(by Patrick Goodenough, Sept. 27, 2005, CNSNews.com) – Iran has accused the U.N. nuclear watchdog of acting under American and European pressure, following passage of a resolution critical of its nuclear activities.
But the U.S. attributed the move to recognition by “a growing majority of nations” that Iran’s noncompliance must be tackled.
India’s vote in favor of the resolution at the weekend was seen as a particular victory for the U.S.-E.U. position, and White House spokesman Scott McClellan said its support was appreciated.
The International Atomic Energy Agency (IAEA) board of governors passed a resolution by majority vote stating that Iran’s nuclear program had a “long history of concealment and deception.”
It threatened to take Iran before the U.N. Security Council for violations of the nuclear Non-Proliferation Treaty, but stopped one step short of actual referral. That could now happen at the next board meeting, in November.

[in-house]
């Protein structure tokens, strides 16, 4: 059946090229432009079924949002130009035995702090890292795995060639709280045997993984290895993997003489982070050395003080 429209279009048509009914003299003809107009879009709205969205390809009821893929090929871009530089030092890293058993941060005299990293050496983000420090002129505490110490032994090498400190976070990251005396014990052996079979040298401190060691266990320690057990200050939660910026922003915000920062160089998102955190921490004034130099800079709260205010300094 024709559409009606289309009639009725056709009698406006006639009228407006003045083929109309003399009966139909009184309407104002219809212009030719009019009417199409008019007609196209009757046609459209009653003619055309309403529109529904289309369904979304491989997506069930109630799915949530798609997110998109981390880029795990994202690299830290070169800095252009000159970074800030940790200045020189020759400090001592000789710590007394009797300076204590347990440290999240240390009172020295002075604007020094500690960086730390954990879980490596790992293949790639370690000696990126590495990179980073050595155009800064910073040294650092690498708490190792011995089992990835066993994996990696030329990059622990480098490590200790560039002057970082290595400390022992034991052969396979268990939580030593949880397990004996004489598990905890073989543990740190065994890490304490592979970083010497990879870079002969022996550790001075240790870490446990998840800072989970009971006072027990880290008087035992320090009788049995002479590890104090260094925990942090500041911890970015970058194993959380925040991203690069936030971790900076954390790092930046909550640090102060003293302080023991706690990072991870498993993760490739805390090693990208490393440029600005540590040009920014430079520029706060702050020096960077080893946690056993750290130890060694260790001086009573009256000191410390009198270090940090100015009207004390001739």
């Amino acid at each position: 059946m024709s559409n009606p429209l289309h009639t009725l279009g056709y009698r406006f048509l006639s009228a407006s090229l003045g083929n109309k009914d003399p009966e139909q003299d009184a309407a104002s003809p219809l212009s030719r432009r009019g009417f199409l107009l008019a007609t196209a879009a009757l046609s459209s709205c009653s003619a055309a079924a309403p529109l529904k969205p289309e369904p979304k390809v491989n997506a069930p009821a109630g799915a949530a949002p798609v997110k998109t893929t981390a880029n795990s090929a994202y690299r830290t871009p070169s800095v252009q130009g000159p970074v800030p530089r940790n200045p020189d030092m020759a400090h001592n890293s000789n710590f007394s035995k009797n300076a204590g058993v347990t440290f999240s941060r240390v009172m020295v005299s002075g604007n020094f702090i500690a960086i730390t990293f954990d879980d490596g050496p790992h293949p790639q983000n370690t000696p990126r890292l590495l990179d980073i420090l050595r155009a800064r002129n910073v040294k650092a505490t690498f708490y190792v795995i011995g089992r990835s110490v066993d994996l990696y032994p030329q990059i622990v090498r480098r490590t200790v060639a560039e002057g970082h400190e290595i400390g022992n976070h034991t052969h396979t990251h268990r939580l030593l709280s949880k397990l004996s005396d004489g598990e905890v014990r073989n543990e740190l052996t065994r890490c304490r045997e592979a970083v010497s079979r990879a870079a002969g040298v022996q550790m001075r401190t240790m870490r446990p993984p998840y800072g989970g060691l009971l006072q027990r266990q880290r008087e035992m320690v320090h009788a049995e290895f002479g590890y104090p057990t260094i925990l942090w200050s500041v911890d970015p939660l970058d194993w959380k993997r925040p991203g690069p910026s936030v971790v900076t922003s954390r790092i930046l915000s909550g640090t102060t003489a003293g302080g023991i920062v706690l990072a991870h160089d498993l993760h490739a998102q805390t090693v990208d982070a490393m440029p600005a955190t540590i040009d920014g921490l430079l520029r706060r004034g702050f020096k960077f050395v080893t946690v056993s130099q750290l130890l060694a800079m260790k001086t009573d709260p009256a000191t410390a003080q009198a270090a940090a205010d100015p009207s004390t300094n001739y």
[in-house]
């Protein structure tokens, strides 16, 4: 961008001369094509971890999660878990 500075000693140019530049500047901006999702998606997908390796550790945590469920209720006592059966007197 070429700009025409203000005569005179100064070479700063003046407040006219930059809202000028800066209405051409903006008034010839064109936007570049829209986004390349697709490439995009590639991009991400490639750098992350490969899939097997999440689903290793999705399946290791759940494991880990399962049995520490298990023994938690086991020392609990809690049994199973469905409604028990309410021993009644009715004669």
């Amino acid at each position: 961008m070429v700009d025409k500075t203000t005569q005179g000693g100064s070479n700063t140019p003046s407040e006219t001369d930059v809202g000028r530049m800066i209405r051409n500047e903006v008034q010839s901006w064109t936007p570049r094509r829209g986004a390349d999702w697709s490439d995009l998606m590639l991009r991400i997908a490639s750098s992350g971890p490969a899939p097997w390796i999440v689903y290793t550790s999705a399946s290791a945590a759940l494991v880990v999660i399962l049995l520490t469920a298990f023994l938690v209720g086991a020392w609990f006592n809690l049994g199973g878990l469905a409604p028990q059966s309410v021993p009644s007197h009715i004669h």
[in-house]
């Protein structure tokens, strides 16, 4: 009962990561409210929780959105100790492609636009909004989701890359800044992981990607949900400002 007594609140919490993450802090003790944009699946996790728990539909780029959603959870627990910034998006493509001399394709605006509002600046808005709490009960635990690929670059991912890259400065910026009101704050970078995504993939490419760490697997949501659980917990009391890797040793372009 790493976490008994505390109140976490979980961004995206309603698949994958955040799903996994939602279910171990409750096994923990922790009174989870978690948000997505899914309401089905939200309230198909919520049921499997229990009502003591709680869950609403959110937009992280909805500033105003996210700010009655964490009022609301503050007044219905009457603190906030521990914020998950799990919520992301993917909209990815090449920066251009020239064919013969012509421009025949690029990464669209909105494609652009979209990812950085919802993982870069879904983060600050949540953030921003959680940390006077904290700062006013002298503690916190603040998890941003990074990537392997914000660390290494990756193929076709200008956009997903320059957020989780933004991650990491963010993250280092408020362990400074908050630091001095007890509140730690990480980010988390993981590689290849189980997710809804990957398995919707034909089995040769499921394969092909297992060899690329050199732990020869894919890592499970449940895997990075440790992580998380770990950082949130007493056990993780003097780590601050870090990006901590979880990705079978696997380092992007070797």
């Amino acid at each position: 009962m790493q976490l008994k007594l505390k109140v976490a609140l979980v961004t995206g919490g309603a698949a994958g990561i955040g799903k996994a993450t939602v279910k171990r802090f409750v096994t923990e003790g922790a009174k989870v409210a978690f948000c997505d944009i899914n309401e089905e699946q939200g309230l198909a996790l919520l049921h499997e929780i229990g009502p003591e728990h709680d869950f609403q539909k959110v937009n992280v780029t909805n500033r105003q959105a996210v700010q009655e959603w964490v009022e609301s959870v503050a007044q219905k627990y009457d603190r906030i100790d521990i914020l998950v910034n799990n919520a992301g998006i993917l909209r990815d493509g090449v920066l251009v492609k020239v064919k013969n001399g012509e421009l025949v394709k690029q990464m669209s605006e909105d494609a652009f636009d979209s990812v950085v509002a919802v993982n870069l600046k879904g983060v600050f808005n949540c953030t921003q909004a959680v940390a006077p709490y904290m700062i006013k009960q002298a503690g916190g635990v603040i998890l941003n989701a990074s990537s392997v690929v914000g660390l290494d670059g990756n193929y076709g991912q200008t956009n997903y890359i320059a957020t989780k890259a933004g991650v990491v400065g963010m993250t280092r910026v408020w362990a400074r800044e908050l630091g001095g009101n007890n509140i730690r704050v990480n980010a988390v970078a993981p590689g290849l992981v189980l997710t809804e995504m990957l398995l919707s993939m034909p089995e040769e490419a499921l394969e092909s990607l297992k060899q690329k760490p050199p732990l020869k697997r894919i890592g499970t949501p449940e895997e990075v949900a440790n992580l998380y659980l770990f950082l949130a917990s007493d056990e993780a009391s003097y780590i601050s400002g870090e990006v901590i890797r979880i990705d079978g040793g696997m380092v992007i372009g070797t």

A draft resolution that would have referred Iran to the council now was withdrawn earlier in the week after its European Union (E.U.) sponsors failed to win sufficient support in the 35-member board.
Iran boasted about its lobbying success in foiling that first attempt, but when the second resolution came to a vote, countries whose support Iran had been banking on either went the other way or abstained.
The motion passed by 22 votes to one, with 12 abstentions.
Significantly, Security Council permanent members China and Russia both abstained.
Furthermore, the solidarity of the non-aligned bloc crumbled as India, Peru, Ecuador and Singapore voted in favor of the resolution. The remaining developing nations abstained, apart for Venezuela, which voted against the measure.
India’s vote was especially noteworthy, given its traditional friendship and growing energy ties with Iran. As one of the most influential non-aligned countries — and a nuclear power — its decision may have carried weight with others.